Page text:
(cupcakes that look like) Little Fires Everywhere

The book: Little Fires Everywhere by Celeste Ng. Last month, I read Little Fires Everywhere by Celeste Ng. This fictional book is about a mother and daughter - Mia and Pearl - that try to settle down in a wealthy, meticulously-planned suburb in Ohio after a lifetime of moving every several months. One family in … Continue reading (cupcakes that look like) Little Fires Everywhere

(chocolate linzer cookies for) Frankissstein: A Love Story

The book: Frankissstein: A Love Story by Jeanette Winterson. In the spirit of Halloween and all things strange, I just finished reading Frankissstein by Jeanette Winterson. The novel follows two main story lines. First: nineteen-year-old Mary Shelley is inspired to write Frankenstein in the summer of 1816. Then, fast-forwarding two centuries, there is the story … Continue reading (chocolate linzer cookies for) Frankissstein: A Love Story

Lab Girl (plus, how baking meringues is like doing laboratory work)

The book: Lab Girl by Hope Jahren. Earlier this month I read Hope Jahren's memoir, Lab Girl. Dr. Jahren is a professor and researcher at the University of Oslo in Norway, but she has also held professor positions at Georgia State University, Johns Hopkins University, and the University of Hawaii. Lab Girl tells the story … Continue reading Lab Girl (plus, how baking meringues is like doing laboratory work)

Lost Children Archive (and the ginger-banana cheesecake bars it inspired)

The book: Lost Children Archive by Valeria Luiselli. Earlier this month, I read Lost Children Archive by Valeria Luiselli. The novel follows a family of four taking a road trip from New York to Arizona: the father, a documentarist, is creating a sound documentary about Apacheria (the former home of the Apaches). At the same … Continue reading Lost Children Archive (and the ginger-banana cheesecake bars it inspired)

The Truffle Underground (and my above-ground fungal feast)

The book: The Truffle Underground by Ryan Jacobs. Last month, I read The Truffle Underground by Ryan Jacobs. This non-fiction book exposes the fraud, corruption, and even violence that goes on in the truffle mushroom industry - generally, without the knowledge of the consumer. As a lover of fungi, I was compelled to learn about … Continue reading The Truffle Underground (and my above-ground fungal feast)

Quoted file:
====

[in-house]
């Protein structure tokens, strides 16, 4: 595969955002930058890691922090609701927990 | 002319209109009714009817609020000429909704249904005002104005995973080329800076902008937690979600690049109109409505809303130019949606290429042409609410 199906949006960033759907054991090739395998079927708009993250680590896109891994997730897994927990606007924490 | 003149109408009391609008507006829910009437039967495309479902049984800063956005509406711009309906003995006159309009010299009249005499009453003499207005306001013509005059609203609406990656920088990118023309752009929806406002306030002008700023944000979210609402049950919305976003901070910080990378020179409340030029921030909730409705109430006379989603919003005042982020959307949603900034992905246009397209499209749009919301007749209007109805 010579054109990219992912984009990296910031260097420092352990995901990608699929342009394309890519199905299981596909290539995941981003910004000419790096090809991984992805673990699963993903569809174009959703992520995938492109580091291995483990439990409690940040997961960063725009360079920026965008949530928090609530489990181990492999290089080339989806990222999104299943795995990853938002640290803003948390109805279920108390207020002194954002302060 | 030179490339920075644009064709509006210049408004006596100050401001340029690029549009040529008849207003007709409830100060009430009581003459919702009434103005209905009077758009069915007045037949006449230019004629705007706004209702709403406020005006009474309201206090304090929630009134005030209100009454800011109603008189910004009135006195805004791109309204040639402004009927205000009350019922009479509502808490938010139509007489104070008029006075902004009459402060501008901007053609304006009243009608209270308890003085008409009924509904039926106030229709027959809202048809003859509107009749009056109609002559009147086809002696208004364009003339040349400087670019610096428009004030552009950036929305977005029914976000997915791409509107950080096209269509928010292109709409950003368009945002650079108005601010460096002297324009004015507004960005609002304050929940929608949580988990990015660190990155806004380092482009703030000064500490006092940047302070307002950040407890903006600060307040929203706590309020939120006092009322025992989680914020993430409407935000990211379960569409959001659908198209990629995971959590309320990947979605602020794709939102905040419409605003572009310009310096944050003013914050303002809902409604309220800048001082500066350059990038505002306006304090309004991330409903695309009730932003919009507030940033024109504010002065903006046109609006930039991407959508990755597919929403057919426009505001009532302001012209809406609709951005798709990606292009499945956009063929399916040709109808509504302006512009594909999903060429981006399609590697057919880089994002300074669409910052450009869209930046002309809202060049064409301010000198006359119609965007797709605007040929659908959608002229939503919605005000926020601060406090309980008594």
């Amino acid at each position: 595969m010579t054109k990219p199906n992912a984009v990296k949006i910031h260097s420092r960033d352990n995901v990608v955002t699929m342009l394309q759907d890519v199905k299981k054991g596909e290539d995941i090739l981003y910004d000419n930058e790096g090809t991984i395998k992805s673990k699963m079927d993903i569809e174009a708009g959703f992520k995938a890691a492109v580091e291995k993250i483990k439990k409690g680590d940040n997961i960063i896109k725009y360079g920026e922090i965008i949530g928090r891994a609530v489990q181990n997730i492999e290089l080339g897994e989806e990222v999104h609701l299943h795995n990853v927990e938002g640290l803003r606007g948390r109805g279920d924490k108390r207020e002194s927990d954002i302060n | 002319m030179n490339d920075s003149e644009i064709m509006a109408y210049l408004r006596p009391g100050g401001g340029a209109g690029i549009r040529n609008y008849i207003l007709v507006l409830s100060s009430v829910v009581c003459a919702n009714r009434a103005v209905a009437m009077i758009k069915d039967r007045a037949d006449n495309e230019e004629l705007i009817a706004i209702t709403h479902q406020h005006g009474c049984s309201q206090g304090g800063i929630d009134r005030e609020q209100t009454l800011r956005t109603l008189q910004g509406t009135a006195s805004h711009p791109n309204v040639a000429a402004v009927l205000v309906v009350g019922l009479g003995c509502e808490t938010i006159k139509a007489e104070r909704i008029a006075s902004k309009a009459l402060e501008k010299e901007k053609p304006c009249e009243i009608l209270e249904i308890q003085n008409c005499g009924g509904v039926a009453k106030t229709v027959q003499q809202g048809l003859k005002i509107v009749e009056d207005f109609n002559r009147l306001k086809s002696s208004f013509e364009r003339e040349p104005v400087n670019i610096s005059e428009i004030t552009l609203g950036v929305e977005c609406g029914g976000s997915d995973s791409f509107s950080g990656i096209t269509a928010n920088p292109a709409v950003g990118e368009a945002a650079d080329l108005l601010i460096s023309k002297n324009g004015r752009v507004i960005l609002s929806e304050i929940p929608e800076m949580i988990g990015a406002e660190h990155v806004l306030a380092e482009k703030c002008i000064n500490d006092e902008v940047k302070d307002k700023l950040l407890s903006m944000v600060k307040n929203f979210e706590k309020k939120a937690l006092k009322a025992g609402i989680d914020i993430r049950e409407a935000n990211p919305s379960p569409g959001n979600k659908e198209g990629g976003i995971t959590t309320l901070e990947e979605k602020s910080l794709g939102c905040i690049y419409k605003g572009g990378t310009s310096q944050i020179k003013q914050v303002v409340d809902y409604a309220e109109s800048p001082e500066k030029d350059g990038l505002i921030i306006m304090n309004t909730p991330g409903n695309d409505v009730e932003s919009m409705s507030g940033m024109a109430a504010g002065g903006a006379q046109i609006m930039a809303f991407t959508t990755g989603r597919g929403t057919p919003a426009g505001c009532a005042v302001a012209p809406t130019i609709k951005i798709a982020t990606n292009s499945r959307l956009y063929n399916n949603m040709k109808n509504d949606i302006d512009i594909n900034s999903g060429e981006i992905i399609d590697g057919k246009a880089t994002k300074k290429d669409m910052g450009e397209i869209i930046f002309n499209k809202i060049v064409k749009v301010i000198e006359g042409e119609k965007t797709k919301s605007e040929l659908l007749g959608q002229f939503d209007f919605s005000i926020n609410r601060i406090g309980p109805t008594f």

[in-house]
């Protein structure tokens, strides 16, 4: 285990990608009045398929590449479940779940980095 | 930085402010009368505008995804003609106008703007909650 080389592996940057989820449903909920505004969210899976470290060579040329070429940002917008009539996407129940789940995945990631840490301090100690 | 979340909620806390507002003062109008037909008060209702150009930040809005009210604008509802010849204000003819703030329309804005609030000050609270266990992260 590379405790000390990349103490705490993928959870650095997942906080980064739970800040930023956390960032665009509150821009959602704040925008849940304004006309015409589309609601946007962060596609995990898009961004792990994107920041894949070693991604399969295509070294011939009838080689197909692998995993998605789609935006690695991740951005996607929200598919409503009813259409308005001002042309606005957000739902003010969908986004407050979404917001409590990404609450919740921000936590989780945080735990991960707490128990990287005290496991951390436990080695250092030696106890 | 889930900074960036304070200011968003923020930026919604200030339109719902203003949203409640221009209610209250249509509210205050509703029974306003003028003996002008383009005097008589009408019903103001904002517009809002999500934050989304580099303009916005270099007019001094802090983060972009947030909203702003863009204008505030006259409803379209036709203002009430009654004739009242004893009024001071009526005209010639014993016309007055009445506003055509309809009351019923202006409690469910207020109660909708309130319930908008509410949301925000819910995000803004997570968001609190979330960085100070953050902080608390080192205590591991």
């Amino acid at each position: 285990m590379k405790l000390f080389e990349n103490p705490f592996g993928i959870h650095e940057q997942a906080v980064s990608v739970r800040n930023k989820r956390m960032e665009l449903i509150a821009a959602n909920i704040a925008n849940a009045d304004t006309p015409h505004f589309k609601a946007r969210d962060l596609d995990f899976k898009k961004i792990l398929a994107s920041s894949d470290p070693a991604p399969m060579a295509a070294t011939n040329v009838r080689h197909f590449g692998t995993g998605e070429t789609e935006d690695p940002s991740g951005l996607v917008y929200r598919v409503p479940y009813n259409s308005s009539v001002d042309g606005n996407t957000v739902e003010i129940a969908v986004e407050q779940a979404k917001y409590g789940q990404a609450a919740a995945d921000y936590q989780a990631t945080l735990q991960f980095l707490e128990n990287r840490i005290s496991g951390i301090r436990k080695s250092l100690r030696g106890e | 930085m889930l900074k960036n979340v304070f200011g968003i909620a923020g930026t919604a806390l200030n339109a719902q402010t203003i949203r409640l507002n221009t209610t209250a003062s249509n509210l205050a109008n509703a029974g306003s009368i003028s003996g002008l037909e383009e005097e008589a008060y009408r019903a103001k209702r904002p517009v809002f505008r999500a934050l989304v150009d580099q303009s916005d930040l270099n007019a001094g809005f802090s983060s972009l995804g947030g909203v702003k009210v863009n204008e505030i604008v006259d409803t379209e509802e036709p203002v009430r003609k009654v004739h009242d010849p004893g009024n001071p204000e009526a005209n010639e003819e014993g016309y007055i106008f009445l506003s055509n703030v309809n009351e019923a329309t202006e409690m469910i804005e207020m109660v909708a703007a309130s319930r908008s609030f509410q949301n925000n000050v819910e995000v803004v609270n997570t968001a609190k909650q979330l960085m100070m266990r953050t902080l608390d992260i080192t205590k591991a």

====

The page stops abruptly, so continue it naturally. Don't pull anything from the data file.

If You See Me Don’t Say Hi (short-stories unified by a single theme, and unique cupcakes unified by a base flavor)

The book: If You See Me Don't Say Hi by Neel Patel. Recently I read If You See Me Don't Say Hi, a collection of fictional short stories by Neel Patel. Each short story is told from the perspective of a different character, most of whom are first-generation Indian-Americans. Individually, the stories are shocking, uncomfortable, … Continue reading If You See Me Don’t Say Hi (short-stories unified by a single theme, and unique cupcakes unified by a base flavor)

On Earth We’re Briefly Gorgeous (plus, my first attempt at baking something “gorgeous”)

The book: On Earth We're Briefly Gorgeous by Ocean Vuong. Earlier this month, I read On Earth We're Briefly Gorgeous by Ocean Vuong. The book takes the form of a letter from a son to his (illiterate) mother, divulging parts of his life to her that she has never known. In the book/letter, he also … Continue reading On Earth We’re Briefly Gorgeous (plus, my first attempt at baking something “gorgeous”)

Maybe You Should Talk To Someone (a book about therapy, and a mint cake inspired by therapy)

The book: Maybe You Should Talk To Someone by Lori Gottlieb. After reading two novels involving characters overcoming trauma through therapy, I decided to stick with the therapy theme, so I read Maybe You Should Talk To Someone by Lori Gottlieb. The book is a non-fiction account of Lori Gottlieb's insights on humanity that she … Continue reading Maybe You Should Talk To Someone (a book about therapy, and a mint cake inspired by therapy)

Eleanor Oliphant is Completely Fine (and so are these cheddar scones)

The book: Eleanor Oliphant is Completely Fine by Gail Honeyman. Last month, I read Eleanor Oliphant is Completely Fine by Gail Honeyman. The novel's title character, Eleanor, lives a regimented and lonely life without realizing that anything is wrong: she goes to work and prepares healthy meals during the week, and enjoys pizza, wine, and … Continue reading Eleanor Oliphant is Completely Fine (and so are these cheddar scones)

Queenie (plus, a bundt cake fit for a queen)

The book: Queenie by Candice Carty-Williams. A couple weeks ago, I read Queenie by Candice Carty-Williams. The title character, Queenie, has just separated from her boyfriend of two years, and now must make sense of her life without him. Between her job at a national newspaper in London, some tense familial relationships, and several post-breakup … Continue reading Queenie (plus, a bundt cake fit for a queen)